DoD commission on sexual assault promises it will bring fresh eyes to an old issue

Sexual assaults are still increasing in the military, despite hundreds of recommendations over the years.

The Defense Department’s independent review commission on sexual assault is aiming for historic goals to squash what many have called a dangerous epidemic in the military that has festered in the services for decades, and yet continues to get worse.

Chairwoman Lynn Rosenthal says this panel will be different from the hundreds of recommendations and multiple studies of years past.

The commission is made up of 13 members, who were announced by Rosenthal on Wednesday at the Pentagon.

“Let this be the last commission on sexual assault in the military. That should be our goal,” Rosenthal said in response to questions about how this commission will change an issue that has been a focus of multiple studies, recommendations and legislation. “What we’ll be asking is what hasn’t been tried. What happens in civilian society that is a best practice that we could try on the military side? What are the unique attributes of the military environment that allows us to do things that we can’t do on the civilian side? That comparison is very important, and with these folks that we’re bringing in, we’ll be looking at this with fresh eyes.”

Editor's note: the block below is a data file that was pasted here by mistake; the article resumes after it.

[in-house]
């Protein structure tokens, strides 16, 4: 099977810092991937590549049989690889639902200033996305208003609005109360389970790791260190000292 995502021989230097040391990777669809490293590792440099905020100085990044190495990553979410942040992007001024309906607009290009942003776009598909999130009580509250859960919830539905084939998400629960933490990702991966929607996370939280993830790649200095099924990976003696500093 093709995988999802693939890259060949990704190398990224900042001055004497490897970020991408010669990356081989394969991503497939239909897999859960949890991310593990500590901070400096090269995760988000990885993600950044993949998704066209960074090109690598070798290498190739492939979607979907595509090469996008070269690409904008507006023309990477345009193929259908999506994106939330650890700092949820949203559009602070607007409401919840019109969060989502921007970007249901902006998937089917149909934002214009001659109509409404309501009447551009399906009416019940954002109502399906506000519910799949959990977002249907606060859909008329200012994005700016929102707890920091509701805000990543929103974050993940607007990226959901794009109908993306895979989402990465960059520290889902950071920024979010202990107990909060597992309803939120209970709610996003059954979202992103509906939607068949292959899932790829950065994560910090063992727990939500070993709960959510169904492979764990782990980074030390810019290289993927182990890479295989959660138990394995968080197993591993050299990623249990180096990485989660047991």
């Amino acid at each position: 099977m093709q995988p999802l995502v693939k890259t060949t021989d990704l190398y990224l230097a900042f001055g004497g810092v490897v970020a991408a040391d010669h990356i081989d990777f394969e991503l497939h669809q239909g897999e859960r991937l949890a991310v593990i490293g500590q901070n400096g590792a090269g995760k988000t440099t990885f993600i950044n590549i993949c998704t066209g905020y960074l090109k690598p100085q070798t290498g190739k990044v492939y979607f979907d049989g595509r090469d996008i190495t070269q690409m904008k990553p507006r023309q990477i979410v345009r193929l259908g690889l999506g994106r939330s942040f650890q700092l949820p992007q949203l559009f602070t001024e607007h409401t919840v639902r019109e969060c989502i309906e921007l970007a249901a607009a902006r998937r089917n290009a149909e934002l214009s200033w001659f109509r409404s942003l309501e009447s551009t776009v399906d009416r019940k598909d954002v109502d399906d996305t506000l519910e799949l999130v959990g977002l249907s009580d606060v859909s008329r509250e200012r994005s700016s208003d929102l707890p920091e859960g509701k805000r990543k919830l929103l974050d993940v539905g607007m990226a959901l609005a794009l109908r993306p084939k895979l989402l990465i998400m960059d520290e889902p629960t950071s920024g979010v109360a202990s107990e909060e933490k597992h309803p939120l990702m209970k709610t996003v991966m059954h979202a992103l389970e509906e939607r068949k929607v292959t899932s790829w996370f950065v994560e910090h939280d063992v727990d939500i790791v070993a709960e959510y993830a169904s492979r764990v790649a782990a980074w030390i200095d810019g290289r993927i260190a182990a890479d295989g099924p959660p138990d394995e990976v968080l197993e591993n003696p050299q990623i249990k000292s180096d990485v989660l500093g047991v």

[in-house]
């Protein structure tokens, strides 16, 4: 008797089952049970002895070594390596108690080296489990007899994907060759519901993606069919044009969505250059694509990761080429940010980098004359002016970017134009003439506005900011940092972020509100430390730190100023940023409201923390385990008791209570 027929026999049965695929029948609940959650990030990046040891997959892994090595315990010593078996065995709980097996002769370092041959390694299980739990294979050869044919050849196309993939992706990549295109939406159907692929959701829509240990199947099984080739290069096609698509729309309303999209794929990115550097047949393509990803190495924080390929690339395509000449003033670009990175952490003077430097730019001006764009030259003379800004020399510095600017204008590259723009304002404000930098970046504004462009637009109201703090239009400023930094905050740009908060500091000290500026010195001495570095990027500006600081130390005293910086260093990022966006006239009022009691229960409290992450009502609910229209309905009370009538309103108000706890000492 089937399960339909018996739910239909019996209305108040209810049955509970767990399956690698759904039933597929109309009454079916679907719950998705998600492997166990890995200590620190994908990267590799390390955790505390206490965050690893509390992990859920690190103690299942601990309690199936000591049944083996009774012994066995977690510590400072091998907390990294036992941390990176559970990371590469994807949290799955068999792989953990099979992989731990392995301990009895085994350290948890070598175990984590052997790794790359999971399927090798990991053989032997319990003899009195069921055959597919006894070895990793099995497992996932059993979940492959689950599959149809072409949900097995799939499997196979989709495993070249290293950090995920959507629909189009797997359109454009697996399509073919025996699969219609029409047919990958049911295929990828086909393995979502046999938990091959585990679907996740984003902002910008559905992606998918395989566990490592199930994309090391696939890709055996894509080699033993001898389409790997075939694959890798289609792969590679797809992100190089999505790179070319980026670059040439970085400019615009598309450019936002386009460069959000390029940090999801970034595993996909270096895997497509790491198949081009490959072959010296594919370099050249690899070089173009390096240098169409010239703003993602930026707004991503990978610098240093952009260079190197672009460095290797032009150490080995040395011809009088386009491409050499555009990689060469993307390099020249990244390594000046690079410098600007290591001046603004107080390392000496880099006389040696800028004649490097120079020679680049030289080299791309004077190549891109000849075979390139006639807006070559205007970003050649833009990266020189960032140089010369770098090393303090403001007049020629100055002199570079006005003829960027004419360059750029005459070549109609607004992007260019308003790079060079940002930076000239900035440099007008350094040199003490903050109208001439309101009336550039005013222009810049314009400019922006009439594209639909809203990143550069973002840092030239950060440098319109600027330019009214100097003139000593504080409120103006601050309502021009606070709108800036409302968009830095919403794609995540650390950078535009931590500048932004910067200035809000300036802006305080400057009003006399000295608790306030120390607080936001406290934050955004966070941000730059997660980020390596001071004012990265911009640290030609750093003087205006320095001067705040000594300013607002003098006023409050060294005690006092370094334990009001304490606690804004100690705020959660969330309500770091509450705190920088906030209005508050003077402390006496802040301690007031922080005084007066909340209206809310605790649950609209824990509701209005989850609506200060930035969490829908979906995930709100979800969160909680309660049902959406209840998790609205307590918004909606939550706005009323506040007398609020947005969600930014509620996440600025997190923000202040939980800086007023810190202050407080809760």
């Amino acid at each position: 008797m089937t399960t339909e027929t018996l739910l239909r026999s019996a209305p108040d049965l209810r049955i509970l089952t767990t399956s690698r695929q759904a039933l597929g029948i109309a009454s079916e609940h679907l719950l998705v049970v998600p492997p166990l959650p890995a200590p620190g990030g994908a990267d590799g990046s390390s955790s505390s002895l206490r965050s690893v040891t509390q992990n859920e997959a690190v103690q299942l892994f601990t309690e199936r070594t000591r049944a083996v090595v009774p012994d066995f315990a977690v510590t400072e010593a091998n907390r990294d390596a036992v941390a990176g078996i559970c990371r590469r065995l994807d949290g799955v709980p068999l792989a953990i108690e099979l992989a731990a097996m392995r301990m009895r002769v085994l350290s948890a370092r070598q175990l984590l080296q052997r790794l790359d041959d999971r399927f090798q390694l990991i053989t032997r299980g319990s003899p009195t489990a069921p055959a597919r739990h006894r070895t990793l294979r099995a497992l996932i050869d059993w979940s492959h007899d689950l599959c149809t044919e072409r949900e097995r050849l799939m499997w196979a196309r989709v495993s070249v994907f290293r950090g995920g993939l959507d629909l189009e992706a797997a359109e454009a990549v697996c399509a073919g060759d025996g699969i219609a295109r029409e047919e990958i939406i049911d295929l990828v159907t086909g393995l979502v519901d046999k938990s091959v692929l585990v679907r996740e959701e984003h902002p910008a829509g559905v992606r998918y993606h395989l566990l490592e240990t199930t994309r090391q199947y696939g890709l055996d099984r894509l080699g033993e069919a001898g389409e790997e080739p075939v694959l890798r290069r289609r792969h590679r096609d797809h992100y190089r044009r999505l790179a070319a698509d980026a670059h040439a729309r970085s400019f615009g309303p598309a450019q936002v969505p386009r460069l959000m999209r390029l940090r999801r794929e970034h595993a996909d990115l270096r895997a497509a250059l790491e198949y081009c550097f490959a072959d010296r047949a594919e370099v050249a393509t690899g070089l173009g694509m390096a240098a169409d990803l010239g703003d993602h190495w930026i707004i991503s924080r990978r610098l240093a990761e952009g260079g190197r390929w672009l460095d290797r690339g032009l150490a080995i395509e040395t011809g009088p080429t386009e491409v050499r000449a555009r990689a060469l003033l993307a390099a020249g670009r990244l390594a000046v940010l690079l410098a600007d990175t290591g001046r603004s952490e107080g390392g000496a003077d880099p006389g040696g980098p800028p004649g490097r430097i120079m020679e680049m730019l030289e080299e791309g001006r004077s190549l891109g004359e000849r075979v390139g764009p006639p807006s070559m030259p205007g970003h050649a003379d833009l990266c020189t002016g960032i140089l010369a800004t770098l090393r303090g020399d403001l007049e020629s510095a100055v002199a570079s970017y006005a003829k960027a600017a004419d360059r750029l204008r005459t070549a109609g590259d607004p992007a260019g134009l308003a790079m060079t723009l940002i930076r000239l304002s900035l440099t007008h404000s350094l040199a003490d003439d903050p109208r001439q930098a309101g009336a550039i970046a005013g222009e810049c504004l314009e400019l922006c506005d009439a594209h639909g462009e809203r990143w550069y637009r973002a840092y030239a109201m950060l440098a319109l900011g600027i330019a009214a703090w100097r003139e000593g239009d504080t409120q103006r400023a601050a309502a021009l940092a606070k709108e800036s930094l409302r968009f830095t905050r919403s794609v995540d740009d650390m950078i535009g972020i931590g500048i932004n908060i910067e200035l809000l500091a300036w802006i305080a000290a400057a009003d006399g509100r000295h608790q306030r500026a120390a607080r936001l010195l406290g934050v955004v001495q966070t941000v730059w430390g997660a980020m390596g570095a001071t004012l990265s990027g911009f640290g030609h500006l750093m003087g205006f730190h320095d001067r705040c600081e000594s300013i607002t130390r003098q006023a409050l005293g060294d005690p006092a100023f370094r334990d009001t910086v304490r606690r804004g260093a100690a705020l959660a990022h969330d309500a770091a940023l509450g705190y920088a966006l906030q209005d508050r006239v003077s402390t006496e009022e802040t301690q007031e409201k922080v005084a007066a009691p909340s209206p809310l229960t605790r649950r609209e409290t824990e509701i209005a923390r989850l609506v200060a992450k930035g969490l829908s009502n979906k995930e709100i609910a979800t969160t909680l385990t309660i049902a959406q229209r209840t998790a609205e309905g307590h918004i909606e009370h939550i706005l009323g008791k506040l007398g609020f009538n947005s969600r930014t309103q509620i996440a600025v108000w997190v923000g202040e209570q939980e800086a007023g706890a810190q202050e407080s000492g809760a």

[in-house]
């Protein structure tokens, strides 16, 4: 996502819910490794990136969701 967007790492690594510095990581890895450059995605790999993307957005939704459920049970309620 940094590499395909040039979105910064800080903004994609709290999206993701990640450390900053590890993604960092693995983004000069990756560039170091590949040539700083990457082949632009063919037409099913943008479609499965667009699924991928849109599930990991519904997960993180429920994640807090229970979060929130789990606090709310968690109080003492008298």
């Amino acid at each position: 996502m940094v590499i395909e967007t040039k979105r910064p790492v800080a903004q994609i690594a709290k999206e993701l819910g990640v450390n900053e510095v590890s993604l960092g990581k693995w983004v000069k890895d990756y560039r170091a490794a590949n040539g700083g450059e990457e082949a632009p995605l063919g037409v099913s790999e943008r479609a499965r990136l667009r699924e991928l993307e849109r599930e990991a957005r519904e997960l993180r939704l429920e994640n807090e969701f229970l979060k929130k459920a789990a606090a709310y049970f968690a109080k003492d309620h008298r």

Rosenthal and Defense Secretary Lloyd Austin have both said that no option should be left off the table, including taking prosecution of sex crimes outside of the chain of command — a possibility that many top lawmakers are seriously considering.

Austin set up the commission as one of his first acts in office.

“The lived experiences of survivors are the very foundation of the work of the commission, the most powerful voices sadly come from trauma, and from pain,” Rosenthal said. “These are the voices that we must hear in developing our recommendations and we are committed to doing so.”

Rosenthal pointed out that the military’s highest-ranking official putting his weight behind the commission.